Mac, Jackson find groove in 'Soul Men'

November 07, 2008|By Michael Sragow | Michael Sragow,michael.sragow@baltsun.com

Bernie Mac, who died in August, was a born movie star who only occasionally got the roles to make him shine brilliantly on the big screen, the way he did on the concert stage and on TV. In Mr. 3000, his depiction of a baseball player as a corrupted man-child was as moving as it was funny, and in Guess Who, he proved that he could express fiery emotions such as parental possessiveness with little more than a squint. He scores again in the ragged Soul Men, this time by sheer force of talent.

He and Samuel L. Jackson co-star as former members of a soul trio who drive cross-country to perform in an Apollo tribute concert to their former lead singer (John Legend), who died of a heart attack onstage in Europe. Neither Mac's Floyd Henderson nor Jackson's Louis Hinds actually liked Marcus Hayes, Legend's showy kleptomaniac. At the start of Soul Men, they're not too fond of each other, either. Hayes dropped them to go solo; they continued to perform as "the Real Deal," made one more album, then split up. They poisoned their relationship when they competed for a gal who never was a one-man woman.

In the form of a slapstick road movie, Soul Men tries to show how these fellows become soul mates once again. When it succeeds, it's because of Mac and Jackson, two performers who give their all even when the material is measly. (They should be called "the Commitments.")

Malcolm Lee, the director, made the amusing Eddie Griffin blaxploitation parody, Undercover Brother, but lets this musical dramedy ramble away from him. He wants to embed a ticking stop-watch into the suspense of whether the Real Deal will make it from Los Angeles to Harlem. But the setup is too far-fetched. The guys give themselves a mere four days on the highway, stopping to perform in tune-up engagements along the way.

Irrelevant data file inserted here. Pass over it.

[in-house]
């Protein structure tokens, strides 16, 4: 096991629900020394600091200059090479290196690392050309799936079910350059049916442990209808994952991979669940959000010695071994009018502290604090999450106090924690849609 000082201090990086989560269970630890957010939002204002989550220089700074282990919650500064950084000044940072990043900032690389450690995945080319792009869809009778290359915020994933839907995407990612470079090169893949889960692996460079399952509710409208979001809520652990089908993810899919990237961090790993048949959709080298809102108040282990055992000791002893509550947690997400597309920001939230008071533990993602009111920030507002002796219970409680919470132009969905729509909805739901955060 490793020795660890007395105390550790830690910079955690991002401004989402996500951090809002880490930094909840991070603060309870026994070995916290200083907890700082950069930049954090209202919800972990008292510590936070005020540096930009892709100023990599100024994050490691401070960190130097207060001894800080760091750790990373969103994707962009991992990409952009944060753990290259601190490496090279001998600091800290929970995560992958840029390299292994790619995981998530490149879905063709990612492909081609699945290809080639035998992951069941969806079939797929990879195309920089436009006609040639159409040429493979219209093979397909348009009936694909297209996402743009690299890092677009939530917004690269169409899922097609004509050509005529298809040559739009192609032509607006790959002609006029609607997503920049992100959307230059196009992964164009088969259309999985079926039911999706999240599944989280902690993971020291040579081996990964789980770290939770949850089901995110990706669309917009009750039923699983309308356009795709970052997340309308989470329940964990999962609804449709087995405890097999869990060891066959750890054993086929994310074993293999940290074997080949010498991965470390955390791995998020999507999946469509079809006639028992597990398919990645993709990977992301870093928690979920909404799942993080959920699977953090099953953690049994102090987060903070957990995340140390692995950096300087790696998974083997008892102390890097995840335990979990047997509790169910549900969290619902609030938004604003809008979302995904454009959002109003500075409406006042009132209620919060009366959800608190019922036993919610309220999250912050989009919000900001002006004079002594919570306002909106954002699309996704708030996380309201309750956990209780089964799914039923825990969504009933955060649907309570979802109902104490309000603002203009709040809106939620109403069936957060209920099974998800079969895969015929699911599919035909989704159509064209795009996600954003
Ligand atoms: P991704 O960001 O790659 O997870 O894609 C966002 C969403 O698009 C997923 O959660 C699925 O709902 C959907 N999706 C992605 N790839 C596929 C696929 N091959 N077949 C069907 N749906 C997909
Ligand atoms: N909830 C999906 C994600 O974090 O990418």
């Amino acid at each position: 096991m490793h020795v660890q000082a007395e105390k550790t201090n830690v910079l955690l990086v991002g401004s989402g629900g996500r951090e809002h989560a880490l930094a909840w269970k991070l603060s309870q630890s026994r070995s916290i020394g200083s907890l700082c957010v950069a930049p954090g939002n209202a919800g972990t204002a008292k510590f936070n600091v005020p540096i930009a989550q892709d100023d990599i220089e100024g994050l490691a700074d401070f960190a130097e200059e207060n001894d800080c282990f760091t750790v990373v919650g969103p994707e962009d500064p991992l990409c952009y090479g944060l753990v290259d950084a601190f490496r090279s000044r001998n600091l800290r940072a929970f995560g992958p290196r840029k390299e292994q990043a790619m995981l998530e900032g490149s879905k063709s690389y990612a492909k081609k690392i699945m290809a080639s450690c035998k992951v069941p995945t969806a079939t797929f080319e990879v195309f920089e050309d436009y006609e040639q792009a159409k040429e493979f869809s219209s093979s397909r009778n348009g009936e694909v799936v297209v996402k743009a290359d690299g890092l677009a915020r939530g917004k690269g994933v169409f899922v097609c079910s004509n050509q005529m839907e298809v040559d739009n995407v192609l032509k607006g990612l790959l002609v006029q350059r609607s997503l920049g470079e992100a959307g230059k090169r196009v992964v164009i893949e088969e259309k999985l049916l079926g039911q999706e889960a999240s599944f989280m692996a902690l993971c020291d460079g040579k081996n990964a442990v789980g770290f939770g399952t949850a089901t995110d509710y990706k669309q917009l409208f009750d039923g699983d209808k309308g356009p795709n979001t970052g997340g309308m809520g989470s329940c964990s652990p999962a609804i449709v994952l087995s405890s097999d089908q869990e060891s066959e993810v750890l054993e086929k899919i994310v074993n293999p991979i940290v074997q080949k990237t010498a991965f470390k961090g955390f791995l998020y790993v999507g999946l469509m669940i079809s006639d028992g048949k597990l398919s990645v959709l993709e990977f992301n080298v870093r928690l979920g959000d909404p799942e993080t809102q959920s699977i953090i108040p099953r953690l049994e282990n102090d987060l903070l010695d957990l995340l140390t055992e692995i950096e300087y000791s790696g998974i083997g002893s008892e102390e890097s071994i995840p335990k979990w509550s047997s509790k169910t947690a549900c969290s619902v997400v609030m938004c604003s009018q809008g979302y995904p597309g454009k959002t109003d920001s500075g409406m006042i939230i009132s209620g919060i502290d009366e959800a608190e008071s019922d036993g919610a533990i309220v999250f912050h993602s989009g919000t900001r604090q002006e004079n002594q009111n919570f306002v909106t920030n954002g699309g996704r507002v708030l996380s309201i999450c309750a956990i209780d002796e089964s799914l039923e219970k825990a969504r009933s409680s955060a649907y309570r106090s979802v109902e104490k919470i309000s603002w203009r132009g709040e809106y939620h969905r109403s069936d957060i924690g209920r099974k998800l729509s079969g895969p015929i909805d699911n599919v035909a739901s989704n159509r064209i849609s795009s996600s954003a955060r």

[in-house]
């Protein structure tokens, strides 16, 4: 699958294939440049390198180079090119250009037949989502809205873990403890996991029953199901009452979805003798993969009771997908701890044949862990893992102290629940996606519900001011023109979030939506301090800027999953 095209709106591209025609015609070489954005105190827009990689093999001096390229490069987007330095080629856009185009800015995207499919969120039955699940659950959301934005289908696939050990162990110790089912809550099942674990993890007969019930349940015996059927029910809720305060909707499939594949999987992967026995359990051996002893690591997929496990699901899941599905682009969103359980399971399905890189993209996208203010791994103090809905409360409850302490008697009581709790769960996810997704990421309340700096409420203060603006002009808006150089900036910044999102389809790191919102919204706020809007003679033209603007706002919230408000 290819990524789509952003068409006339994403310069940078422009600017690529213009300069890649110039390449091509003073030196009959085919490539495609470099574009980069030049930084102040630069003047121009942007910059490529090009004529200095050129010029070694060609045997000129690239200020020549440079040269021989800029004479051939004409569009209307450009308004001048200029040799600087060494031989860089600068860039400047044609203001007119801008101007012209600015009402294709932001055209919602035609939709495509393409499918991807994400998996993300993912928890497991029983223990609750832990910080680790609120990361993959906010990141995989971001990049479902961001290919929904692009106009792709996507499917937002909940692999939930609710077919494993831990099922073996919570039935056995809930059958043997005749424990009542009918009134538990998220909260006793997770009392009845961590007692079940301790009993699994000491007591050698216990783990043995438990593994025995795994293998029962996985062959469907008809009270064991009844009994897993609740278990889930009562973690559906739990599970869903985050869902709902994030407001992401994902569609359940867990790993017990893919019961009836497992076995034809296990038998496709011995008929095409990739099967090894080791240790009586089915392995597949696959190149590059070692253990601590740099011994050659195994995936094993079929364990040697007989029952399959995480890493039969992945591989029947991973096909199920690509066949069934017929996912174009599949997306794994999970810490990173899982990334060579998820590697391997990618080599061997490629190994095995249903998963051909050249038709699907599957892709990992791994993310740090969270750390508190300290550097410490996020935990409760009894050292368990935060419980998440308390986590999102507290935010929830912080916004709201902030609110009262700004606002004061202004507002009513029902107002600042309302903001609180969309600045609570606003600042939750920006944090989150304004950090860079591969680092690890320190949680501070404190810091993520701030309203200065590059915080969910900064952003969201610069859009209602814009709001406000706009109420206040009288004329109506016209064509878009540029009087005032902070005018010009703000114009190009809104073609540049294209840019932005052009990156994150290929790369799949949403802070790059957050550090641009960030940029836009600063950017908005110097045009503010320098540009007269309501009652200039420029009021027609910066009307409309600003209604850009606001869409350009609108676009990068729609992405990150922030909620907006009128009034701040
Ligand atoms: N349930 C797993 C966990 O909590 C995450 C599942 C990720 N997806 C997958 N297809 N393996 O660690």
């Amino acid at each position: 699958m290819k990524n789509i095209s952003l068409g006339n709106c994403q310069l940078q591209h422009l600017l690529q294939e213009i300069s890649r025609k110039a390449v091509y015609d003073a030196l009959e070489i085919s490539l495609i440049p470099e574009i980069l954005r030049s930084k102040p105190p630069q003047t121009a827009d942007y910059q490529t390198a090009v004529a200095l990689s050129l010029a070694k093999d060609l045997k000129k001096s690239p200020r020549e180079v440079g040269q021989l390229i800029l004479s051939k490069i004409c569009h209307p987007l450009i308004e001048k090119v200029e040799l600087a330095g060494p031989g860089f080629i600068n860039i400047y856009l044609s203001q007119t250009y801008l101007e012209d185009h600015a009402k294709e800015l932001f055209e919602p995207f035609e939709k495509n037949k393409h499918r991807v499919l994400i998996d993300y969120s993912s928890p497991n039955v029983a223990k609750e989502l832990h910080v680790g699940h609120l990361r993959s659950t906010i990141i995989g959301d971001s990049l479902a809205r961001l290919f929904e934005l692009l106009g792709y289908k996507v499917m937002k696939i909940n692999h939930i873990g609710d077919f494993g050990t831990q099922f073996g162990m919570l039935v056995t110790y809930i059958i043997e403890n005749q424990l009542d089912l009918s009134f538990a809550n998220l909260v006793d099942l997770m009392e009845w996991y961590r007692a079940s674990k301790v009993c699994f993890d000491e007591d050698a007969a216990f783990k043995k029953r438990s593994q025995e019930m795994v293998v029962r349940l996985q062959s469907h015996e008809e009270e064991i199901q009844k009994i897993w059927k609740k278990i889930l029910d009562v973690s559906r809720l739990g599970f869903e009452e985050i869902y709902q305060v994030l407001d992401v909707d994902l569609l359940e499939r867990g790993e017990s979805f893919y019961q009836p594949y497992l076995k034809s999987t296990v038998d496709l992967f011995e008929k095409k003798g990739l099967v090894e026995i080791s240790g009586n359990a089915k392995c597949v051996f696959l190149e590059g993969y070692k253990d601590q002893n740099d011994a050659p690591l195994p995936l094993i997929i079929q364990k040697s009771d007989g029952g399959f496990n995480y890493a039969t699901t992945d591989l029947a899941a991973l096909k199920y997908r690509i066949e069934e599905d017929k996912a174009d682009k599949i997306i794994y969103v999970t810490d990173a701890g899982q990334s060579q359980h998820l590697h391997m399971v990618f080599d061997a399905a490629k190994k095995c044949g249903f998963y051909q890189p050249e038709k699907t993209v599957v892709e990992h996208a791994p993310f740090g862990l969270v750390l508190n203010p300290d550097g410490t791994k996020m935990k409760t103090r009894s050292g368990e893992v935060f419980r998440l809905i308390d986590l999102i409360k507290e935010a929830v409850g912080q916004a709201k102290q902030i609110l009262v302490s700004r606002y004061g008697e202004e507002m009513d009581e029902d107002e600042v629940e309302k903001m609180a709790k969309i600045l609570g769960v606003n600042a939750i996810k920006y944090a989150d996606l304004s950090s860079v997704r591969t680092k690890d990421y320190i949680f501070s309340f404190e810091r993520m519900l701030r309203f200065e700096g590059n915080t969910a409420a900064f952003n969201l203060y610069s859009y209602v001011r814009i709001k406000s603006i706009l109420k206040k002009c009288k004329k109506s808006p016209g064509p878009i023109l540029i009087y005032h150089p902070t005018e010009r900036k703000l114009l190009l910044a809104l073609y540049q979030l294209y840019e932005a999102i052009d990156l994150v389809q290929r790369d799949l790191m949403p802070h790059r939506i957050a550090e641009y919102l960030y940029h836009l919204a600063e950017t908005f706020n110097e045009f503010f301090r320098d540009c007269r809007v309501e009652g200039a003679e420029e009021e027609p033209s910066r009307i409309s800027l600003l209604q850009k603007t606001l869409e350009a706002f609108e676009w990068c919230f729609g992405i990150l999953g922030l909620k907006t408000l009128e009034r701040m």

Although Mac and Jackson are psyched to do the music proud, Lee doesn't take the time to show them coalescing and sizzling as an act. According to the press notes, both men performed their numbers without doubles.

But Lee almost never gives them the head-to-foot framing that would showcase how they got into a body-and-soul groove. He uses jarring cut-ins to display their flying feet. If these guys really did learn their moves so well, why, oh, why didn't Lee find a way to capture their skill and exuberance? You only get hints of it: once when they strike up an impromptu roadside routine to the Sam and Dave classic "I'm a Puppet"; later when they belt out Rufus Thomas' "Boogie Ain't Nuttin (But Getting' Down)" with a zest that gets even sour old Louis to do the two-step.

Near fatally for a film that wants to be Old School in its emphasis on character and experience, Lee rolls out slapstick shootouts and raucous sexual interludes like skits. This movie stoops to highlighting Viagra jokes the way college comedies do condom gags. Just one goes a long way. Lee also drags out the heartwarming episodes like specialty numbers. (Luckily, they focus on the fetching Sharon Leal; she brings her pleasing, feathery talent to the role of an undiscovered singer who may be one of the men's daughters). The late Isaac Hayes shows up for little more than a bow. Even the show-biz satire of fickle agent-manager "Little Ep" (for Epstein, played by Sean Hayes) and true-blue agency intern Philip Newman (Adam Herschman) comes straight out of the Sunshine Boys recycling bin.

What pushes the movie to the finish line is Mac's and Jackson's interplay. They start out as opposite characters played in opposite styles. Jackson's Louis is an angry, bitter middle-aged man whose humor borders on intimidation. Mac's Floyd tempers his own furies - he's a needy conciliator who just wants to get on with the rest of his life. As a wheedler, Mac can be as ingratiatingly risible as Bob Hope. Then you see that Floyd has all of Louis' passion and bellicosity. The difference is that Floyd's instinctive comic world-view makes him emotionally limber.

No one can glare like Jackson - except Mac, who turns the lights up whenever Floyd whets his own appetite talking about sex or a juicy steak. Soul Men isn't much of a movie, but it bubbles along and reaches its percolating high point at the very end. On a split screen during the closing credits, Lee intercuts a jovial Bernie Mac interview with outtakes and warm-up footage that spotlight the star's giant talent. It's a pleasure to see Mac turn on the high beams one more time.

Soul Men

(The Weinstein Co.) Starring Samuel L. Jackson, Bernie Mac. Directed by Malcolm Lee. Rated R for language and sexuality. Time 99 minutes. ** 1/2 ( 2 1/2 STARS)

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